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Seventy Years Ago ~ The Coconut Grove Fire

Seventy Years Ago ~ The Coconut Grove Fire

This week marks the seventieth anniversary of the worst nightclub fire in American history, the Coconut Grove fire in Boston, in which 492 people were killed and dozens of others injured.

On the night of Saturday, November 28, 1942, Thanksgiving weekend, the popular Coconut Grove nightclub was jam-packed with about a thousand people, more than twice as many as the building was supposed to accommodate. When a fire broke out on one of the lower levels of the sprawling complex (supposedly accidentally started by a busboy striking a match to see), it spread quickly among the flammable palm trees, draperies, and other frippery that was supposed to add “atmosphere” to the place.

When people realized what was happening, panic became general. (In Fire in the Grove, a fascinating account of the fire and its aftermath, author John Esposito explains the “group psychology” of people in a panic situation.) Among the narrow hallways and staircases of the various “lounges” of the club complex, many people were simply not able to find their way to safety. Many who died were trampled to death or died from the poisonous gases that the fire released into the air. Others died from breathing the super-heated air. To make the situation worse, there was a revolving door at the main entrance to the club that became jammed and inoperable with people trying to escape. Many of the victims were found in and around the revolving door.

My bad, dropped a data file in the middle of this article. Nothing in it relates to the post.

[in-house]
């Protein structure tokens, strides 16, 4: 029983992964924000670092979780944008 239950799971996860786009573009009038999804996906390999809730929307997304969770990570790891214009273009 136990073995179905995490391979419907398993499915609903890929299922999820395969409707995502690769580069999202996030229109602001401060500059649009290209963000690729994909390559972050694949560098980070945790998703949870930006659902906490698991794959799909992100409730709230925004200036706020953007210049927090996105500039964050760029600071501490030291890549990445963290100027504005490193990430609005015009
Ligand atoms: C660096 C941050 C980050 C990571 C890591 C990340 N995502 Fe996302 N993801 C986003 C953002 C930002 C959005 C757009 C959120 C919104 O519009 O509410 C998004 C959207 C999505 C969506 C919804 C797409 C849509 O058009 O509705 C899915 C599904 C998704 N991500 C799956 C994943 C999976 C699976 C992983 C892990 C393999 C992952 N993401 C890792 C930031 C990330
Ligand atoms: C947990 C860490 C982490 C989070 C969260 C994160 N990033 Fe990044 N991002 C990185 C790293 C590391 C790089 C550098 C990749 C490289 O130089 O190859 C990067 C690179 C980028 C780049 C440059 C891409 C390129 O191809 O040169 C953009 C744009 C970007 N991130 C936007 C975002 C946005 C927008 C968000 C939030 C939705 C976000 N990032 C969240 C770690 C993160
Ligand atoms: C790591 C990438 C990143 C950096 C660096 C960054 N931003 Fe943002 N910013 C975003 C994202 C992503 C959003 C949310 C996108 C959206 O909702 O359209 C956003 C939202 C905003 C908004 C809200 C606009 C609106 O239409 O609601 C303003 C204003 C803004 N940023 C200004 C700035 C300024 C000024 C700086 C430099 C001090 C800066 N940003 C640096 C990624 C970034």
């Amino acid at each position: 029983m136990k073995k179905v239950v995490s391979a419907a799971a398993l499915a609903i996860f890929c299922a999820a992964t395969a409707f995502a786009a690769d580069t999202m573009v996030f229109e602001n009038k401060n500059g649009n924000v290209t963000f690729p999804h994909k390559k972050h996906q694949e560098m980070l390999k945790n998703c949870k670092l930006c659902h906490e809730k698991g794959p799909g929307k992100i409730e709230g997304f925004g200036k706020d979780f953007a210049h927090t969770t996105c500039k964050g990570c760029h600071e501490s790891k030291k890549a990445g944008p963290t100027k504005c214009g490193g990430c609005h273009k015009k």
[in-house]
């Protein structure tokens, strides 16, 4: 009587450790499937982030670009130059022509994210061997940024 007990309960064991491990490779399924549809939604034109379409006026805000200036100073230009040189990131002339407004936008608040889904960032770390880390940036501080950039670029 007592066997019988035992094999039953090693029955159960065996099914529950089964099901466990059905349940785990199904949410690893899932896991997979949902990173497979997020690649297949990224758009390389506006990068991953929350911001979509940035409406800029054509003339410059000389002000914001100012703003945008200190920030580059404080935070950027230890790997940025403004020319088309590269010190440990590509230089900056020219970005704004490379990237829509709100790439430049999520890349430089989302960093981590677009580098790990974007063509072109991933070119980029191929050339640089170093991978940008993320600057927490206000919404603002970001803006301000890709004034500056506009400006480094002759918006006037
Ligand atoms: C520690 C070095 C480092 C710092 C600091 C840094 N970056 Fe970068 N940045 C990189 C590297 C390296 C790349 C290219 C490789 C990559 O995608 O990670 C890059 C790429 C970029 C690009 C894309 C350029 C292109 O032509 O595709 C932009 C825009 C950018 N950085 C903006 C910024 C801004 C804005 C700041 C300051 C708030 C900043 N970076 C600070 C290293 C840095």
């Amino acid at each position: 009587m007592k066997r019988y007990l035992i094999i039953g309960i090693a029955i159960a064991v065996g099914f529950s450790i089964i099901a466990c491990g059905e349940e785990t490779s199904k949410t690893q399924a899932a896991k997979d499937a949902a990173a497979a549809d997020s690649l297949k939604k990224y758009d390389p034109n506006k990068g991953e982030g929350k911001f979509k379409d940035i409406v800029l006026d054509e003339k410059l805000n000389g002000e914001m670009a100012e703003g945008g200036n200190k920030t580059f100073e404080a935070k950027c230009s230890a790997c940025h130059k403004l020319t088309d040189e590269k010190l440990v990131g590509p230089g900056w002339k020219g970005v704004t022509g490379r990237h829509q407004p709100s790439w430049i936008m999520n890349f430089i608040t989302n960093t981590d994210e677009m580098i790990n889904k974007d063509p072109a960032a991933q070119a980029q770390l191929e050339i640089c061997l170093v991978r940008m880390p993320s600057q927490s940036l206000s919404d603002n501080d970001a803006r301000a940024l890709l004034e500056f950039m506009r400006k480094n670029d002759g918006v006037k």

Most of the victims of the Coconut Grove fire were young, in their twenties and thirties. The youngest victim was fifteen. Servicemen on leave from the war were among the victims. A cowboy movie actor named Buck Jones also died. A young couple who perished had been married earlier in the day. Their wedding day became the day of their deaths.

The Coconut Grove fire did for fire safety laws what the Titanic sinking had done for maritime safety laws thirty years earlier. It focused attention on things that were wrong that needed to be fixed. When Titanic sank and 1500 people lost their lives, never again would a boat be able to set sail without having adequate life boats for everybody on board. The Coconut Grove fire assured that owners of nightclubs and other public venues would never be allowed to put patrons in danger by violating common-sense fire safety codes.

Copyright © 2012 by Allen Kopp

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